(Part 2) Pastors: Overcome 5 Myths About Entrepreneurs that are Holding You Back

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This is part two in a series addressing myths about entrepreneurs in the church. If you missed part one, check that out here.

Myth #2: Entrepreneurs are Business People, Not Pastors

Most pastors do not see themselves as entrepreneurs. While it’s true, that most are not, if you are planting a church or looking to grow one that has existed for decades, you are participating in an entrepreneurial event. So, you will either need to be an entrepreneur or have some close at hand.

The Myth

Entrepreneurs have a loud mouth and lack a solid theological base because all they care about is business.

The Truth

Entrepreneurs care about solving problems. Typically, they do this in a for-profit or nonprofit setting that will have some sort of revenue attached to it. However, this behavior does not define their entire being.

There are many great entrepreneurs that are successful in business with solid theological backgrounds. Most entrepreneurs could easily start a church. If being solid theologically is required to start a church, most entrepreneurs will pursue the knowledge to solve the problem. So, do not write them off as only understanding business. Many entrepreneurs have a great biblical background because they want to understand the complexities of theology with as much vigor as they do the complexities of anything else they’re involved in. They simply cannot solve a contextually church based problem without understanding the context of theology.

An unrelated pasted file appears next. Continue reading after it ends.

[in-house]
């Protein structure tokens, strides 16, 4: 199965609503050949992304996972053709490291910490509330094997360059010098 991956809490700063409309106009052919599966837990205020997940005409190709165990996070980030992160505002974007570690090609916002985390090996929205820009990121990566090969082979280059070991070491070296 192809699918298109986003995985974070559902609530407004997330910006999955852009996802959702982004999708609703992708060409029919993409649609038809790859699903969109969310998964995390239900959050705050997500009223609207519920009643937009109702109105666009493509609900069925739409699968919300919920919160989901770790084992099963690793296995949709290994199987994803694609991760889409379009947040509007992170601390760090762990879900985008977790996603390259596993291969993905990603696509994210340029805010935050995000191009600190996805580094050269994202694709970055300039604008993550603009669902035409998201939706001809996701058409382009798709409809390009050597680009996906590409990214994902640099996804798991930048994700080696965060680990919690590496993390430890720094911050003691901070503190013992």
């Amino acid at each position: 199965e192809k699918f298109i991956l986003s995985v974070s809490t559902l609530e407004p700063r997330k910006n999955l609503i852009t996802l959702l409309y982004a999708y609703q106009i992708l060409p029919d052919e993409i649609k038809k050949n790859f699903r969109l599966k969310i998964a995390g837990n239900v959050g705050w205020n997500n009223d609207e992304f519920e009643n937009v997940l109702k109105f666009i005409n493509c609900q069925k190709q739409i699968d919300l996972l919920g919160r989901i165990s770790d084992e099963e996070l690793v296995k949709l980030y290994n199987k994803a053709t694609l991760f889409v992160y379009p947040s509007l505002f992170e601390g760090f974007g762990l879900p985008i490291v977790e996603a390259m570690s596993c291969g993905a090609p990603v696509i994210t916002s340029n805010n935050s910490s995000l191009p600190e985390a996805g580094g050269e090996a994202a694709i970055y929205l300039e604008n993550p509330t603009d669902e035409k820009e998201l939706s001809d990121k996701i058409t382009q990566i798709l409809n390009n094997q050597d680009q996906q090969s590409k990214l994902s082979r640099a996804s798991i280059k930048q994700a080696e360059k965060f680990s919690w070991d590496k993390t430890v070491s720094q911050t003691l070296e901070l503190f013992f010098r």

That said, like anyone else in your organization, you need to know where they are coming from before you give them authority in your church. While many entrepreneurs will have a good understanding of theology, some will not. So, while you should not keep them out of leadership for fear that their ideas or direction will not be sound biblically, you should not invite them into leadership just because they have great ideas.

Your threshold for leadership should not change just because someone is an entrepreneur. First make the leadership decision based on who they are as a whole person and then allow them to be who God has called them to be within your leadership context.

Check back on Wednesday for the third myth: Entrepreneurs will present a leadership threat. Better yet, subscribe below, and the post will land in your inbox!

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On June 27, 2016

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